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School of the Earth, Ocean and Environment

Faculty and Staff Directory

Monica Barra

Title: Assistant Professor
Department: School of the Earth, Ocean & Environment and Department of Anthropology
College of Arts and Sciences
Email: mbarra@seoe.sc.edu
Phone: 803 576-8340
Office: EWS 501
Monica Barra

Monica Barra completed her Ph.D. in Cultural Anthropology from the Graduate Center at the City University of New York in 2018. Additionally, she holds a masters degree in American Studies from Rutgers University and a bachelors degree in Urban Studies and Literature from the Johnston Center for Integrative Studies at the University of Redlands. Monica joined the University of South Carolina in 2018 as an assistant professor in the area of Race and Environment at the School of the Earth, Ocean, and Environment with a joint appointment in the Department of Anthropology.


Research Areas: 

  • Climate change 
  • Environmental humanities 
  • Environmental risks and hazards 
  • Society, policy, and environment

Research:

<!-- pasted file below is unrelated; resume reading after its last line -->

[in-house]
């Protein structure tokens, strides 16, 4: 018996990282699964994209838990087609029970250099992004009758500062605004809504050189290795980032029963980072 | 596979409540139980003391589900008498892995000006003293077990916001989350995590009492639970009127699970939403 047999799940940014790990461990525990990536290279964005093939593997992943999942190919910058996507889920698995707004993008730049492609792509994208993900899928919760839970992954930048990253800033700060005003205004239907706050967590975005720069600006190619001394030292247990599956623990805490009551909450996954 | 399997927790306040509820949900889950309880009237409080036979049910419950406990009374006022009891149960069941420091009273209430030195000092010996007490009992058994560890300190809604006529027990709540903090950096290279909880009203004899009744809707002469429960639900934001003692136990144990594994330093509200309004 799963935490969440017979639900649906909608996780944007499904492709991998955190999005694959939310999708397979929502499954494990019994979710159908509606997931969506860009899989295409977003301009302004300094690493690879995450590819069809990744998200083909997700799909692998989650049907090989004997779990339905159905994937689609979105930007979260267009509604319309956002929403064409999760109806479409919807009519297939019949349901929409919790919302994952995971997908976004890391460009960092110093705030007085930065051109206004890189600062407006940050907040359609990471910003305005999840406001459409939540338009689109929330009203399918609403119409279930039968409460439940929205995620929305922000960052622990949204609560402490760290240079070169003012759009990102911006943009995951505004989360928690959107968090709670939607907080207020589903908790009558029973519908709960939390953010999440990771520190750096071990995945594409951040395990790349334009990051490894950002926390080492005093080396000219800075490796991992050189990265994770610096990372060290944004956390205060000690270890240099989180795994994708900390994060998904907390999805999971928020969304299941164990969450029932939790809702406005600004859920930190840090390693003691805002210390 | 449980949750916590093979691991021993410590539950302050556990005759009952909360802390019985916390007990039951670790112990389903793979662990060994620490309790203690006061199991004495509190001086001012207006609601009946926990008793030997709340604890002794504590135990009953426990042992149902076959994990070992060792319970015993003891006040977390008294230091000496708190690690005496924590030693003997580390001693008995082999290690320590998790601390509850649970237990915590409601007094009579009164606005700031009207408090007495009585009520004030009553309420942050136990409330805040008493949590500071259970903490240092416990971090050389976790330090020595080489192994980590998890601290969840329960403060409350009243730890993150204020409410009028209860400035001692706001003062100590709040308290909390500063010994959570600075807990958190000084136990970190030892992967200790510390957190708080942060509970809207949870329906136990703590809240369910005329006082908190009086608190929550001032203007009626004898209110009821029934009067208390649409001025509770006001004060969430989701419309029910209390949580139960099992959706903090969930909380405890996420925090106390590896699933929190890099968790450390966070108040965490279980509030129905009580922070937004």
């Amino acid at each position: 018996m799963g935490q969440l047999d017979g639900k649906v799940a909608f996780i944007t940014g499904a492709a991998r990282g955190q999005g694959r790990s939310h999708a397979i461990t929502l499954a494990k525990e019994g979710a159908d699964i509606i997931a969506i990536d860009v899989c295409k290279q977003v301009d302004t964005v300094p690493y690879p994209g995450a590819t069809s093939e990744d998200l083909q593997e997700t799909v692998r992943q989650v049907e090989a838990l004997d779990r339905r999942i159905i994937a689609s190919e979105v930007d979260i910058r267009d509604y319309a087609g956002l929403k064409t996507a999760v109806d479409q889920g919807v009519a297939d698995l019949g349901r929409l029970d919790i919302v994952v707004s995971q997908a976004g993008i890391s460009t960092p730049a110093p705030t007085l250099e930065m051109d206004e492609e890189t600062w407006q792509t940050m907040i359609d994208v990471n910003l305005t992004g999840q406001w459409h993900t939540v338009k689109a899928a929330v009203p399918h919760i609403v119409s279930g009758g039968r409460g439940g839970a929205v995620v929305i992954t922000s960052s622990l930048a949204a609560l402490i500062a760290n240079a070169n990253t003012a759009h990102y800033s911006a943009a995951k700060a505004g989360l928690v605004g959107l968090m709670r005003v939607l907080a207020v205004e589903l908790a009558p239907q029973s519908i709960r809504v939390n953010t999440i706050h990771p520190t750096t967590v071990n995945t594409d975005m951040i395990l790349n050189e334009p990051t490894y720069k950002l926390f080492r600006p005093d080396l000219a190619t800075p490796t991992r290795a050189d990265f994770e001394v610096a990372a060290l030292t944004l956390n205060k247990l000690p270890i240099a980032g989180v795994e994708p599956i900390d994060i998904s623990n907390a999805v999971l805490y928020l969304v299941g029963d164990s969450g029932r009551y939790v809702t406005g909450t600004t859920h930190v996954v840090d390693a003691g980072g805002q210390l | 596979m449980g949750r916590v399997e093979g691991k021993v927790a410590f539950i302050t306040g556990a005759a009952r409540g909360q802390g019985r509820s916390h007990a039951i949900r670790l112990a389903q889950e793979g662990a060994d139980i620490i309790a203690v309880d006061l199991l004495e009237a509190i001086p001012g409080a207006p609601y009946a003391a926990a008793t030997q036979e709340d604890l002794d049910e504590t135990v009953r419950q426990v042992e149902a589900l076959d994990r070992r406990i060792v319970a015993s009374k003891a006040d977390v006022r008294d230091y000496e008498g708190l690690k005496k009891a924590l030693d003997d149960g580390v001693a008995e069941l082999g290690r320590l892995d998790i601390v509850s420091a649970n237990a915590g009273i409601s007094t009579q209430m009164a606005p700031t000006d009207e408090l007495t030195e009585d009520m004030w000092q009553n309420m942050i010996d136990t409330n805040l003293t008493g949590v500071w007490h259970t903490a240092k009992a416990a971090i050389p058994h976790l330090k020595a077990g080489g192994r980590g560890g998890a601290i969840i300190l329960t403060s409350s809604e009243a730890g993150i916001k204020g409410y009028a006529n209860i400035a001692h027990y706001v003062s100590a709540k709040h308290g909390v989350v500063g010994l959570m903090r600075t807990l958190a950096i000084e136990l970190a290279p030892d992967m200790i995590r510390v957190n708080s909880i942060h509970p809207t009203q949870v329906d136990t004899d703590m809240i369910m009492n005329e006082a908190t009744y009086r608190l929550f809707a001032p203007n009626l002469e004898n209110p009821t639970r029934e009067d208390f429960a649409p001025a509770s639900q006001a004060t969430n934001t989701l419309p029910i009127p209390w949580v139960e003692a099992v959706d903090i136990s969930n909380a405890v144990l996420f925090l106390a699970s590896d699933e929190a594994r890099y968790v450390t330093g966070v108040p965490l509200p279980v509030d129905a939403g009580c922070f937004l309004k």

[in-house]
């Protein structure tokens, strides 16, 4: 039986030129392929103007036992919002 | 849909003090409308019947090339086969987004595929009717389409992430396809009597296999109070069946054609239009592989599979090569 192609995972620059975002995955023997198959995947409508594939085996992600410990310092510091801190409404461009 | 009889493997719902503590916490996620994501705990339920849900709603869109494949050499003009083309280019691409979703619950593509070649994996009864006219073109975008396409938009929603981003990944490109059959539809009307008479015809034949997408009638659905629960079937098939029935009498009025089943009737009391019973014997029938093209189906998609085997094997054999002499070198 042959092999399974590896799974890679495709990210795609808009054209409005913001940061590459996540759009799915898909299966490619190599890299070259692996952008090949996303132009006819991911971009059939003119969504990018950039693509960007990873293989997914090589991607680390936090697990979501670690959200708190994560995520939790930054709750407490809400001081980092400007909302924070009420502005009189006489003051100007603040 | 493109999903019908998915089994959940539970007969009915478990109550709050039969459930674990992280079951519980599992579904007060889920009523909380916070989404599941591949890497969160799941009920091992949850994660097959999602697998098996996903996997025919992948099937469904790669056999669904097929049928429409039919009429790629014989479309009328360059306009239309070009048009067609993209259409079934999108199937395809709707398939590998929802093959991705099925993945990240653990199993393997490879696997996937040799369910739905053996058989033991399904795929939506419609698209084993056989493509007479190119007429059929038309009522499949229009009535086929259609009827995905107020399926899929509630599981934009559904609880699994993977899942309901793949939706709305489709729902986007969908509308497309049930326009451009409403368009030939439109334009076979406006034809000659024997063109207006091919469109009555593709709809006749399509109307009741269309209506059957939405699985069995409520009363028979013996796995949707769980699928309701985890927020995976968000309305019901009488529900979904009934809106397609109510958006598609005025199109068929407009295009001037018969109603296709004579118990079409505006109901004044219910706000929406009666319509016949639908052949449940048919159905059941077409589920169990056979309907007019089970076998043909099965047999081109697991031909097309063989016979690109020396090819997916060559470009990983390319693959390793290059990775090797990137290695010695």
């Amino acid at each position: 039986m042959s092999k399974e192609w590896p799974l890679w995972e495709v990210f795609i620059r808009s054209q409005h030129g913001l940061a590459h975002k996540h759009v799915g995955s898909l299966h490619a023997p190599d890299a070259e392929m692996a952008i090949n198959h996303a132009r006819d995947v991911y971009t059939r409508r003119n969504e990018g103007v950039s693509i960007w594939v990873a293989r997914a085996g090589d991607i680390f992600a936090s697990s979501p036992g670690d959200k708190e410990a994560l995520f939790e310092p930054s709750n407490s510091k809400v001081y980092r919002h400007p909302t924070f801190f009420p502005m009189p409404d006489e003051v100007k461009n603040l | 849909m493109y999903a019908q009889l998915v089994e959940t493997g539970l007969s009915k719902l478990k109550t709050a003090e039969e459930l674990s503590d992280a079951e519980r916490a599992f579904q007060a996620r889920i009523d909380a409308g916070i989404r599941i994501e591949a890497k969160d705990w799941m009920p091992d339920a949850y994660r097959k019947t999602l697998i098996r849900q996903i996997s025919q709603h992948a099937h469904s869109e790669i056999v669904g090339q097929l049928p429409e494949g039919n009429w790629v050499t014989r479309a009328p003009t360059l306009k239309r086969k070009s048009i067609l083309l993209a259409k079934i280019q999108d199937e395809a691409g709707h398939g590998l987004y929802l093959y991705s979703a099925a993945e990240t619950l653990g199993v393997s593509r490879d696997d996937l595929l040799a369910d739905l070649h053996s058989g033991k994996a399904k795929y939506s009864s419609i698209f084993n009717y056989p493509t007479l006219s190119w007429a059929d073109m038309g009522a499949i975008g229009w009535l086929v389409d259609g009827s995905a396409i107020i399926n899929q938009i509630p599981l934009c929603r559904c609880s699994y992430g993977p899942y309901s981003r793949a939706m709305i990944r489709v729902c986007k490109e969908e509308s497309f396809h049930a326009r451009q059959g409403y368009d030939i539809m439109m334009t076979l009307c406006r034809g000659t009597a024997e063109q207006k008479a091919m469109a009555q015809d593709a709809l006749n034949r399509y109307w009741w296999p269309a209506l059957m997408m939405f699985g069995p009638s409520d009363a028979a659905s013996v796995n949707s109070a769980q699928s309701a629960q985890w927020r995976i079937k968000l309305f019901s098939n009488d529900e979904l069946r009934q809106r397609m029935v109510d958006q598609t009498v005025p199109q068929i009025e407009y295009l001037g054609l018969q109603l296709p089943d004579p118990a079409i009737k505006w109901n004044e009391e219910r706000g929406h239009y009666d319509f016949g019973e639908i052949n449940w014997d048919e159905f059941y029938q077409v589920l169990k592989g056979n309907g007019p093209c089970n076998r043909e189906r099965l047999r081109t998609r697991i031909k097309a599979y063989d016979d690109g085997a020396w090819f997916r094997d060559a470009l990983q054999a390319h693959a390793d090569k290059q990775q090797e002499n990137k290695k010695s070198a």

My research focuses on the ways racial belonging and difference are shaped by science, technology, and environmental change. My areas of interest include critical race studies, political ecology, and science studies, with a particular focus on North America. Currently, my research examines these topics in the lower Mississippi River Delta (Louisiana, USA), where scientists and communities of color struggle to confront coastal land loss and large-scale environmental restoration in a landscape forged by histories of racism entwined with ambitious riverine engineering projects. Trained as a cultural anthropologist, I utilize ethnographic and other qualitative methods to investigate the ways residents, scientific knowledge and practices, and the coastal landscape encounter and transform one another. Research among these groups has grown into a second project in collaboration with engineers, ecologists, fishermen, and other coastal residents to create environmental models that bring together scientific and traditional environmental knowledge. This work is aimed at democratizing scientific expertise by integrating the knowledge and values of communities most directly exposed to climate change - frontline communities - into cutting-edge scientific research on environmental restoration.

 


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